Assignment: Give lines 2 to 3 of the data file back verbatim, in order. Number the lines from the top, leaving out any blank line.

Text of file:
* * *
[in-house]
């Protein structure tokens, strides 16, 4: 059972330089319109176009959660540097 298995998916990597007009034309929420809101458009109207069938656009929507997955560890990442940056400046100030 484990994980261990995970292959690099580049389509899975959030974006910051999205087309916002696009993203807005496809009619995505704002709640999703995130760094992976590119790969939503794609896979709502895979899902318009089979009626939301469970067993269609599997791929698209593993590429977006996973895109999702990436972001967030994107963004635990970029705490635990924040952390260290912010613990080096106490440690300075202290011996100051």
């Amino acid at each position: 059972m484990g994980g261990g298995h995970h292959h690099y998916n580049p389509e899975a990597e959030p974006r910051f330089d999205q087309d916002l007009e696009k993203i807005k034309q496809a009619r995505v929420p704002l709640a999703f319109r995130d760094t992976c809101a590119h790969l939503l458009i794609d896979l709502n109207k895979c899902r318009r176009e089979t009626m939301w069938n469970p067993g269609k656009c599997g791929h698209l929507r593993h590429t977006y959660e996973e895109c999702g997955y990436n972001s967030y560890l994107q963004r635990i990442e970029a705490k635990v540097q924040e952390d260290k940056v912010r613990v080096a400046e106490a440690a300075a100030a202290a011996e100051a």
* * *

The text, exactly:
């Protein structure tokens, strides 16, 4: 059972330089319109176009959660540097 298995998916990597007009034309929420809101458009109207069938656009929507997955560890990442940056400046100030 484990994980261990995970292959690099580049389509899975959030974006910051999205087309916002696009993203807005496809009619995505704002709640999703995130760094992976590119790969939503794609896979709502895979899902318009089979009626939301469970067993269609599997791929698209593993590429977006996973895109999702990436972001967030994107963004635990970029705490635990924040952390260290912010613990080096106490440690300075202290011996100051």
């Amino acid at each position: 059972m484990g994980g261990g298995h995970h292959h690099y998916n580049p389509e899975a990597e959030p974006r910051f330089d999205q087309d916002l007009e696009k993203i807005k034309q496809a009619r995505v929420p704002l709640a999703f319109r995130d760094t992976c809101a590119h790969l939503l458009i794609d896979l709502n109207k895979c899902r318009r176009e089979t009626m939301w069938n469970p067993g269609k656009c599997g791929h698209l929507r593993h590429t977006y959660e996973e895109c999702g997955y990436n972001s967030y560890l994107q963004r635990i990442e970029a705490k635990v540097q924040e952390d260290k940056v912010r613990v080096a400046e106490a440690a300075a100030a202290a011996e100051a």